• Newer Than They Think: Although "One Love (People Get Ready)" was included on the 1977 album Exodus (album), it wasn't released as a single during Marley's lifetime. In fact, it was only released as a single in 1984, in order to promote the posthumous compilation Legend on which it appears. Yet it is always included alongside the "Exodus" singles on compilations, despite the fact that the average listener would not have heard of the song in 1977.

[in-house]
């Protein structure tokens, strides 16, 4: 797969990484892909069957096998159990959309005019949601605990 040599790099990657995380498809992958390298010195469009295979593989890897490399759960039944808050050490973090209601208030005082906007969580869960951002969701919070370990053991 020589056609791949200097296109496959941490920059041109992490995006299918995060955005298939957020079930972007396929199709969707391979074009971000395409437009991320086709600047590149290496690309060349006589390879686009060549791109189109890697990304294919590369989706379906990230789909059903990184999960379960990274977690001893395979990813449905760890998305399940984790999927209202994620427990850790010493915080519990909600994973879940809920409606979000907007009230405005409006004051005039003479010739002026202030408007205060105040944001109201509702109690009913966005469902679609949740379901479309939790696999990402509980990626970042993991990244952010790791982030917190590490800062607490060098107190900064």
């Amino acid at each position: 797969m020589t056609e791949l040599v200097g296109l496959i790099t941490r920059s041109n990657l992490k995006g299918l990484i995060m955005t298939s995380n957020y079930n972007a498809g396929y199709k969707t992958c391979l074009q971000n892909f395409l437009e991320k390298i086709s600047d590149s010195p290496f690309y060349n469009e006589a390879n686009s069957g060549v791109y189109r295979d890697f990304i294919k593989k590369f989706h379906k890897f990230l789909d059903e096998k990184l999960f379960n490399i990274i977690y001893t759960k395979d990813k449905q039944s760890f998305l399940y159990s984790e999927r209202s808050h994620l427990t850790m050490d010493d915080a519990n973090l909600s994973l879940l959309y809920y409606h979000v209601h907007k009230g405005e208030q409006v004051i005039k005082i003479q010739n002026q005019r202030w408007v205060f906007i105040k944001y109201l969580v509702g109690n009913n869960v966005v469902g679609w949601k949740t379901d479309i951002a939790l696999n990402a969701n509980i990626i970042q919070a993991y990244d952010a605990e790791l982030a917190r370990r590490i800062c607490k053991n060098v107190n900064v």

• The 1972 Jamaican release of "Catch A Fire" was exactly the same as it was elsewhere, but rumours abounded for years that the versions released there had no overdubs. This was exacerbated by the 2002 Deluxe Edition of the album, which featured a bonus disc of a so-called "Original Jamaican Version", featuring two dropped tracks "High Tide Or Low Tide" and "All Day All Night". The truth is that the band had intended from the outset to include overdubs on the tracks, although they did release a handful of un-overdubbed versions on Tuff Gong singles in Jamaica during the process the album was being finished. The single versions, coupled with a few overdub-free alternate takes from the archive and the two outtakes, were compiled into a version of the album that never actually existed, and sold to fans as this mythical original version. Even the track order was decided in 2002 to purposefully make it different to the original, rather than being what the band necessarily intended. Some fans still do prefer this version of the album, and demand has led it being released on vinyl on more than one occasion, but it is a recent creation.